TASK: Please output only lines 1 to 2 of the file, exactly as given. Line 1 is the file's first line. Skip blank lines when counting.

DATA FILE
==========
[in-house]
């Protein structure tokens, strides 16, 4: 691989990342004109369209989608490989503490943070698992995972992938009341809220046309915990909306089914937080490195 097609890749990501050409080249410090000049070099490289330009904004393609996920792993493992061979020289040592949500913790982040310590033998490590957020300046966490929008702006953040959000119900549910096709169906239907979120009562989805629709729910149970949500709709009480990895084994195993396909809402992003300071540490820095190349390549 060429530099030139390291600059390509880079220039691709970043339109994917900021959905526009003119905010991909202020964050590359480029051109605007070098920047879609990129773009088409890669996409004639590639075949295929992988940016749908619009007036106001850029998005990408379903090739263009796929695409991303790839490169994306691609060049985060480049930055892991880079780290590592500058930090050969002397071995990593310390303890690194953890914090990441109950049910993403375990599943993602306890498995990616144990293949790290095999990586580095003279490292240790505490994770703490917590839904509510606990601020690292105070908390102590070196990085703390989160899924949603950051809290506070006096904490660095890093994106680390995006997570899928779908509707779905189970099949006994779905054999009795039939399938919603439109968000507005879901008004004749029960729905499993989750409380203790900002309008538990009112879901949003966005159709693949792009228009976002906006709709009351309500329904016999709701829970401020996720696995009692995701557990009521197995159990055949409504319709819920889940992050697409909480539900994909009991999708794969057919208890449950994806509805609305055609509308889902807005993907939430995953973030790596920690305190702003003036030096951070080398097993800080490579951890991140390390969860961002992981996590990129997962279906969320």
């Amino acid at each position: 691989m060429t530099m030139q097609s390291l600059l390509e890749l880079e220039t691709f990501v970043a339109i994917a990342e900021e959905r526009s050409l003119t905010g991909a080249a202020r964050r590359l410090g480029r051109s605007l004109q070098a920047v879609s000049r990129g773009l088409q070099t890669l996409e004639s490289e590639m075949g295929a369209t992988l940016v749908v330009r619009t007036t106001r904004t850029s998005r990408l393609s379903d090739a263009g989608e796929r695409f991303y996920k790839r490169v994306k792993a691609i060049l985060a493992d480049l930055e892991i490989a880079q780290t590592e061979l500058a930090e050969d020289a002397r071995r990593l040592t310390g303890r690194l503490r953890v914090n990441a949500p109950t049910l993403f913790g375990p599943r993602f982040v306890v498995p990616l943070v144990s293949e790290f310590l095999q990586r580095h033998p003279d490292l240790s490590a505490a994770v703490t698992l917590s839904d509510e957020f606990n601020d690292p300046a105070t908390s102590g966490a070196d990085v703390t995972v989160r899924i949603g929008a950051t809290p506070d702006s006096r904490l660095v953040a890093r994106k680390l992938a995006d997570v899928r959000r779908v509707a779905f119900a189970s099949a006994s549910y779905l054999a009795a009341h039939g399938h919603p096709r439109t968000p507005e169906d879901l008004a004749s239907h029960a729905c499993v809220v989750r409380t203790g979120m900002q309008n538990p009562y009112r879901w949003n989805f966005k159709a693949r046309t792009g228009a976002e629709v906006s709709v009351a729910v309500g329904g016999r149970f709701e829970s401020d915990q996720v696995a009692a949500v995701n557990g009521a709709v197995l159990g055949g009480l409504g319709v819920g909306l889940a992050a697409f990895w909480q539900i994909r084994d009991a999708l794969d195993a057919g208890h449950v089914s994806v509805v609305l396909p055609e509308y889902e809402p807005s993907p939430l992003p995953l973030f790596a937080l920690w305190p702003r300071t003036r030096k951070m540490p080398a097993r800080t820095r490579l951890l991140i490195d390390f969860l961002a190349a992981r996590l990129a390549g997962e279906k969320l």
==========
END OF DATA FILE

[in-house]
């Protein structure tokens, strides 16, 4: 691989990342004109369209989608490989503490943070698992995972992938009341809220046309915990909306089914937080490195 097609890749990501050409080249410090000049070099490289330009904004393609996920792993493992061979020289040592949500913790982040310590033998490590957020300046966490929008702006953040959000119900549910096709169906239907979120009562989805629709729910149970949500709709009480990895084994195993396909809402992003300071540490820095190349390549 060429530099030139390291600059390509880079220039691709970043339109994917900021959905526009003119905010991909202020964050590359480029051109605007070098920047879609990129773009088409890669996409004639590639075949295929992988940016749908619009007036106001850029998005990408379903090739263009796929695409991303790839490169994306691609060049985060480049930055892991880079780290590592500058930090050969002397071995990593310390303890690194953890914090990441109950049910993403375990599943993602306890498995990616144990293949790290095999990586580095003279490292240790505490994770703490917590839904509510606990601020690292105070908390102590070196990085703390989160899924949603950051809290506070006096904490660095890093994106680390995006997570899928779908509707779905189970099949006994779905054999009795039939399938919603439109968000507005879901008004004749029960729905499993989750409380203790900002309008538990009112879901949003966005159709693949792009228009976002906006709709009351309500329904016999709701829970401020996720696995009692995701557990009521197995159990055949409504319709819920889940992050697409909480539900994909009991999708794969057919208890449950994806509805609305055609509308889902807005993907939430995953973030790596920690305190702003003036030096951070080398097993800080490579951890991140390390969860961002992981996590990129997962279906969320």